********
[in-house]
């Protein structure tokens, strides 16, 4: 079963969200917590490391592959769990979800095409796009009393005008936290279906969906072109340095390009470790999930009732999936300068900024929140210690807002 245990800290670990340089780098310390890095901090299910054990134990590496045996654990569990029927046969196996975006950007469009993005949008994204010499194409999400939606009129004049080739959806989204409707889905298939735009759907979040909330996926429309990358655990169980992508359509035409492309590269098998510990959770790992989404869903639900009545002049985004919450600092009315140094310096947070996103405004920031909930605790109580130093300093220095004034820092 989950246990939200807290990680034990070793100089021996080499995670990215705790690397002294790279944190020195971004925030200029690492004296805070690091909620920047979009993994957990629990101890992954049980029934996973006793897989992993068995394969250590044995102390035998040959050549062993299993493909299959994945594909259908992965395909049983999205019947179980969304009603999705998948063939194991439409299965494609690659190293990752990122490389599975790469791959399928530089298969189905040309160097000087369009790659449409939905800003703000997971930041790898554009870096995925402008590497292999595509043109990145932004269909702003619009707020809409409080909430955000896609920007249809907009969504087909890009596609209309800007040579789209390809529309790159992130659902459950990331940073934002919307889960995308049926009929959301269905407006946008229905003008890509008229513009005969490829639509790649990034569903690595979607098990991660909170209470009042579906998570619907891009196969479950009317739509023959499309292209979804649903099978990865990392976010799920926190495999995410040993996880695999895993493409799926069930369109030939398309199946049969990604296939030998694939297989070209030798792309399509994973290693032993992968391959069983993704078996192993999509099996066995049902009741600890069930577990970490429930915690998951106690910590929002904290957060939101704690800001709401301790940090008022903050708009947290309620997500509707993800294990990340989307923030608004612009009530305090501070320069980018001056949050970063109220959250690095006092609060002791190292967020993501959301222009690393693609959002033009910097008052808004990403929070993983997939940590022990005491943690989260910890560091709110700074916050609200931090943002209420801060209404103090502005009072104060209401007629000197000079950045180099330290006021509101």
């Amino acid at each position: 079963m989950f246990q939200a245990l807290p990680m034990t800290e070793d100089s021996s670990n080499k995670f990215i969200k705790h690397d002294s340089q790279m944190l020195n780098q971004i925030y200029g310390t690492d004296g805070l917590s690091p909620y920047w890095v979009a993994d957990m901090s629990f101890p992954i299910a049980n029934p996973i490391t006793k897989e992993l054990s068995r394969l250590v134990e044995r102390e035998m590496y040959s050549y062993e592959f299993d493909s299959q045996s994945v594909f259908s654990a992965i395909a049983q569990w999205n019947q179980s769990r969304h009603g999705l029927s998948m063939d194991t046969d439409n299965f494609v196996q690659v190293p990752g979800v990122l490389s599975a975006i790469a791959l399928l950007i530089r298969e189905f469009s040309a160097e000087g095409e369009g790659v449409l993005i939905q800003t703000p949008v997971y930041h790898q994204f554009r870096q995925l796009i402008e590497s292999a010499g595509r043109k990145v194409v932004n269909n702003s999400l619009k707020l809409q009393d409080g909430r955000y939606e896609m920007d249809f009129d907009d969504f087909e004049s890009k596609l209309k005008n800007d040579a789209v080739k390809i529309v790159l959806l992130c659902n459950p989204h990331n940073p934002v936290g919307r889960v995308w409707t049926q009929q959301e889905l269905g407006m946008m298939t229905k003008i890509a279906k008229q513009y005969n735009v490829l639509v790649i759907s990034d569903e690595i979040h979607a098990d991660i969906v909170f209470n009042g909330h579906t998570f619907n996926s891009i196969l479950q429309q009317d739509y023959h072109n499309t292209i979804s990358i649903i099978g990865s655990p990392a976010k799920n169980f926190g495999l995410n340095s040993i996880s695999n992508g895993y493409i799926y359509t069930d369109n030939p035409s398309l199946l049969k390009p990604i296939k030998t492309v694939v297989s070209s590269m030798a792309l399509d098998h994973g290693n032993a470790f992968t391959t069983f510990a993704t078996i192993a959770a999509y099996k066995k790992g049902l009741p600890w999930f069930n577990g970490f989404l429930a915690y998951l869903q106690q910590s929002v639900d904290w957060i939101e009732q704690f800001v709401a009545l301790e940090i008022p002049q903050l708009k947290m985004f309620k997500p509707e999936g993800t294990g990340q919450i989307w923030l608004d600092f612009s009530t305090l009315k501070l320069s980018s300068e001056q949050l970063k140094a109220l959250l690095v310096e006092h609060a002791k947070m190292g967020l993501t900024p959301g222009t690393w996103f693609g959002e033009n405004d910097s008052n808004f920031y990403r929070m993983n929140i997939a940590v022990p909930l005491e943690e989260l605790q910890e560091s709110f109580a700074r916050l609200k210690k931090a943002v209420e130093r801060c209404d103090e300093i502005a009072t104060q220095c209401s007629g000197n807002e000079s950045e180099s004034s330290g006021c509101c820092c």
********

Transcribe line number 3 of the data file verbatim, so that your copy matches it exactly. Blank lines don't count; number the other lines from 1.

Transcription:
């Amino acid at each position: 079963m989950f246990q939200a245990l807290p990680m034990t800290e070793d100089s021996s670990n080499k995670f990215i969200k705790h690397d002294s340089q790279m944190l020195n780098q971004i925030y200029g310390t690492d004296g805070l917590s690091p909620y920047w890095v979009a993994d957990m901090s629990f101890p992954i299910a049980n029934p996973i490391t006793k897989e992993l054990s068995r394969l250590v134990e044995r102390e035998m590496y040959s050549y062993e592959f299993d493909s299959q045996s994945v594909f259908s654990a992965i395909a049983q569990w999205n019947q179980s769990r969304h009603g999705l029927s998948m063939d194991t046969d439409n299965f494609v196996q690659v190293p990752g979800v990122l490389s599975a975006i790469a791959l399928l950007i530089r298969e189905f469009s040309a160097e000087g095409e369009g790659v449409l993005i939905q800003t703000p949008v997971y930041h790898q994204f554009r870096q995925l796009i402008e590497s292999a010499g595509r043109k990145v194409v932004n269909n702003s999400l619009k707020l809409q009393d409080g909430r955000y939606e896609m920007d249809f009129d907009d969504f087909e004049s890009k596609l209309k005008n800007d040579a789209v080739k390809i529309v790159l959806l992130c659902n459950p989204h990331n940073p934002v936290g919307r889960v995308w409707t049926q009929q959301e889905l269905g407006m946008m298939t229905k003008i890509a279906k008229q513009y005969n735009v490829l639509v790649i759907s990034d569903e690595i979040h979607a098990d991660i969906v909170f209470n009042g909330h579906t998570f619907n996926s891009i196969l479950q429309q009317d739509y023959h072109n499309t292209i979804s990358i649903i099978g990865s655990p990392a976010k799920n169980f926190g495999l995410n340095s040993i996880s695999n992508g895993y493409i799926y359509t069930d369109n030939p035409s398309l199946l049969k390009p990604i296939k030998t492309v694939v297989s070209s590269m030798a792309l399509d098998h994973g290693n032993a470790f992968t391959t069983f510990a993704t078996i192993a959770a999509y099996k066995k790992g049902l009741p600890w999930f069930n577990g970490f989404l429930a915690y998951l869903q106690q910590s929002v639900d904290w957060i939101e009732q704690f800001v709401a009545l301790e940090i008022p002049q903050l708009k947290m985004f309620k997500p509707e999936g993800t294990g990340q919450i989307w923030l608004d600092f612009s009530t305090l009315k501070l320069s980018s300068e001056q949050l970063k140094a109220l959250l690095v310096e006092h609060a002791k947070m190292g967020l993501t900024p959301g222009t690393w996103f693609g959002e033009n405004d910097s008052n808004f920031y990403r929070m993983n929140i997939a940590v022990p909930l005491e943690e989260l605790q910890e560091s709110f109580a700074r916050l609200k210690k931090a943002v209420e130093r801060c209404d103090e300093i502005a009072t104060q220095c209401s007629g000197n807002e000079s950045e180099s004034s330290g006021c509101c820092c």